One reason, it seems to me, is that the Occupy protesters were purposely — even proudly — rudderless, eschewing leadership in favor of broad, and thus vague, consensus. It’s hard to get anything done without leaders. A second is that while they had plenty of grievances, aimed mainly at the “oppressive” power of corporations, the Occupy protesters never got beyond their own slogans.
But the main reason is that, ultimately, Occupy Wall Street simply would not engage with the larger world. Believing that both politicians and corporations were corrupt, it declined to dirty its hands by talking to anyone in power. The takeover of the park — especially as the police threatened to force the protesters out — became an end in itself rather than the means to something larger. Occupy was an insular movement, whose members spoke mainly to each other.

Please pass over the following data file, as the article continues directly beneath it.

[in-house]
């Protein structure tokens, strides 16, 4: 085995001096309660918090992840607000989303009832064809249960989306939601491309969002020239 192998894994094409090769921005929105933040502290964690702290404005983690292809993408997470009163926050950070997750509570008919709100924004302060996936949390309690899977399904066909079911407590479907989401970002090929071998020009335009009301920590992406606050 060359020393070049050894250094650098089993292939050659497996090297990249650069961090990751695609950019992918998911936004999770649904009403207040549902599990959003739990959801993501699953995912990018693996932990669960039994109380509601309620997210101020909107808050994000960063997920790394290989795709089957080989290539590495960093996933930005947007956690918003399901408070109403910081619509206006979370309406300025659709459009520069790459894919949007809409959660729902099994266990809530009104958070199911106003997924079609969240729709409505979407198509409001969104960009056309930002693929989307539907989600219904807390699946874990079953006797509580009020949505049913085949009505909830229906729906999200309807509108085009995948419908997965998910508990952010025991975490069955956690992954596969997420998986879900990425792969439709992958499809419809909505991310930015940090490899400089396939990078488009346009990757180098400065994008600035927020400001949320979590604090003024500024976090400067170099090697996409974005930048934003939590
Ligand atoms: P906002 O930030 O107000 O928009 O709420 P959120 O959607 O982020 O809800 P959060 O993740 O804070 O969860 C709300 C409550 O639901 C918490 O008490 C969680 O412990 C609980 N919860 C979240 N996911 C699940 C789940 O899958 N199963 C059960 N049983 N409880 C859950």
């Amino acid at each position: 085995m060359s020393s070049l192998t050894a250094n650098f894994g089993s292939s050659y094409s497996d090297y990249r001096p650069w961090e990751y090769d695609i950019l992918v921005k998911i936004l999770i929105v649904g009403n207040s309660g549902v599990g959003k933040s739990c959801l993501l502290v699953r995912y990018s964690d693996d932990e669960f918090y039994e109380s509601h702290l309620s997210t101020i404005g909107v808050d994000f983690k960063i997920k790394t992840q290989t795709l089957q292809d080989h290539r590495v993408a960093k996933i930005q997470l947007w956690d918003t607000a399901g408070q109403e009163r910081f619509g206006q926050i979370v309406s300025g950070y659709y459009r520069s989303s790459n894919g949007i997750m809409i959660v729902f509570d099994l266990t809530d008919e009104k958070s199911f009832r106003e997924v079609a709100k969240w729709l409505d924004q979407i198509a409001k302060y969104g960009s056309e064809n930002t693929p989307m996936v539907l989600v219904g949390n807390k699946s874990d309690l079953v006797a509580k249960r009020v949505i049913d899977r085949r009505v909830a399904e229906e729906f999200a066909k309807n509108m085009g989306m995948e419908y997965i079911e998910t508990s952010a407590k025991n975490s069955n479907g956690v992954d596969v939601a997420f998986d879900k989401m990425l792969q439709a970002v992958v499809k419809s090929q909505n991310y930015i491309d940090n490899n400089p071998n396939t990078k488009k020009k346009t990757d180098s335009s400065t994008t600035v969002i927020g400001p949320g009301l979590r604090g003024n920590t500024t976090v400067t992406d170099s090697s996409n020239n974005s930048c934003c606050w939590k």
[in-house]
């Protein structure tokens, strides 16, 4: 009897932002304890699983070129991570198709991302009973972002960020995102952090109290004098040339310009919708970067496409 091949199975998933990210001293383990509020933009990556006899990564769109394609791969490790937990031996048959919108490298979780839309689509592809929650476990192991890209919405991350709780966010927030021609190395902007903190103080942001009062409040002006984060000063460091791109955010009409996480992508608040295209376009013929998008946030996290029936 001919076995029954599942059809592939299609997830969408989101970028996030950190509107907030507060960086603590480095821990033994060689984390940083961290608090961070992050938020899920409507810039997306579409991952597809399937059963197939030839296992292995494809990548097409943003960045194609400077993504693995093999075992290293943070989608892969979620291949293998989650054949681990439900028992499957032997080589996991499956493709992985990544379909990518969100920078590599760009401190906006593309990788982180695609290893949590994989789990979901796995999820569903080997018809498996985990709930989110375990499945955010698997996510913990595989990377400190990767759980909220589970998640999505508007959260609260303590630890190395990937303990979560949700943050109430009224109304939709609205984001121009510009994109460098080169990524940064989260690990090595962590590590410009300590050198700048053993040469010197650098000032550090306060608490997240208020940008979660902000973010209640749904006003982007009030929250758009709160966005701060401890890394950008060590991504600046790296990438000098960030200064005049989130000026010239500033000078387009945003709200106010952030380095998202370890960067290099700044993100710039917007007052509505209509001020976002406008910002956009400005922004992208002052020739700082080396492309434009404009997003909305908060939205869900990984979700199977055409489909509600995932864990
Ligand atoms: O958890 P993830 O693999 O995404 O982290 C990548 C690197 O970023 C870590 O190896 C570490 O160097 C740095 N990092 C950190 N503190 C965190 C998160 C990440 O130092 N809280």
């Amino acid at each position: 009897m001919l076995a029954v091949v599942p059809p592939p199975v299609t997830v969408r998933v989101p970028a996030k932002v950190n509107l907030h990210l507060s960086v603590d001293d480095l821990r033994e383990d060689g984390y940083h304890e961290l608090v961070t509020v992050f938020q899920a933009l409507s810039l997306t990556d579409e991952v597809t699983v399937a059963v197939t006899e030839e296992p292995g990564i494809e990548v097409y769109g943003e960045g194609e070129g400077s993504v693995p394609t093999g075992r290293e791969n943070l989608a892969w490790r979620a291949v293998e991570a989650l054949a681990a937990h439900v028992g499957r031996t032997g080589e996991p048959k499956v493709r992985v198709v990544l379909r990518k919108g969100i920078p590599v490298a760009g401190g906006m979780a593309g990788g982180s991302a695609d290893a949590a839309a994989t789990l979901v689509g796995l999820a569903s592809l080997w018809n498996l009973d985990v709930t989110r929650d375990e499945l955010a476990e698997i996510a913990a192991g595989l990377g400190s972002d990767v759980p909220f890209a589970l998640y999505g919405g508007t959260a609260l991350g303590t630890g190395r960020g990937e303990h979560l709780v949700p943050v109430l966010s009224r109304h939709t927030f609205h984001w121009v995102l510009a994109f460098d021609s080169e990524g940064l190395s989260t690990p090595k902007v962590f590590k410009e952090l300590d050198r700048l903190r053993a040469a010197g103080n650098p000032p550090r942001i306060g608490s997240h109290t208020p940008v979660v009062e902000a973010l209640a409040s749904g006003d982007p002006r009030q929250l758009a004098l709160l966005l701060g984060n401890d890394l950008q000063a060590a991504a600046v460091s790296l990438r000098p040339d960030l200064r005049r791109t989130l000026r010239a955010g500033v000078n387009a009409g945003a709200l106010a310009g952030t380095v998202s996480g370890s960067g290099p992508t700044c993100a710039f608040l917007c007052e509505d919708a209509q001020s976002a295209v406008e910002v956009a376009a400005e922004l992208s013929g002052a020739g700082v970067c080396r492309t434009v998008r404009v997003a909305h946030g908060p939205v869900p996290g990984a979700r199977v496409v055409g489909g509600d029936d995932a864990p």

The Tea Party did just the opposite. It, too, believed that politicians were venal, but rather than turning away from politics, its adherents worked to elect politicians who believed in the same things they did.